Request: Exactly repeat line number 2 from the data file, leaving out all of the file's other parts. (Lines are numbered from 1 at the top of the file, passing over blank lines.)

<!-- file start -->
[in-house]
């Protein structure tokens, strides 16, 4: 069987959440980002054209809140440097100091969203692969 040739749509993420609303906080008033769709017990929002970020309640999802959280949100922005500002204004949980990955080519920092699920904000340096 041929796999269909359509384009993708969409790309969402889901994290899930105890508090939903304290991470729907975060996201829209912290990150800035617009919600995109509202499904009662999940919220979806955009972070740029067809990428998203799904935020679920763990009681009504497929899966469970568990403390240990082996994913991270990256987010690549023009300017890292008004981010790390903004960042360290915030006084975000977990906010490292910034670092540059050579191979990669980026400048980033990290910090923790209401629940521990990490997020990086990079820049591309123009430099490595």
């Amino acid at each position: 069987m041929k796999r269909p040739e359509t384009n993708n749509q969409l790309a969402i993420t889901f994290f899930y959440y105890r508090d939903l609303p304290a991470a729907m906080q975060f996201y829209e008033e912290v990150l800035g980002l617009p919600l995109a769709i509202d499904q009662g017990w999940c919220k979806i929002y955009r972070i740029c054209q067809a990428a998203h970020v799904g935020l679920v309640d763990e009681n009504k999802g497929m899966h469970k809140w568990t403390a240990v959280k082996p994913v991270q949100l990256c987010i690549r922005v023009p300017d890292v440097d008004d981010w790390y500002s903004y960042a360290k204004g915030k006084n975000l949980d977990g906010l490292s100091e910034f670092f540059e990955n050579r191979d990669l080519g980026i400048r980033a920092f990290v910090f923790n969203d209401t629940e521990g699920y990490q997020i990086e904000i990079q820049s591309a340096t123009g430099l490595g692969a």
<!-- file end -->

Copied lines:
């Protein structure tokens, strides 16, 4: 069987959440980002054209809140440097100091969203692969 040739749509993420609303906080008033769709017990929002970020309640999802959280949100922005500002204004949980990955080519920092699920904000340096 041929796999269909359509384009993708969409790309969402889901994290899930105890508090939903304290991470729907975060996201829209912290990150800035617009919600995109509202499904009662999940919220979806955009972070740029067809990428998203799904935020679920763990009681009504497929899966469970568990403390240990082996994913991270990256987010690549023009300017890292008004981010790390903004960042360290915030006084975000977990906010490292910034670092540059050579191979990669980026400048980033990290910090923790209401629940521990990490997020990086990079820049591309123009430099490595």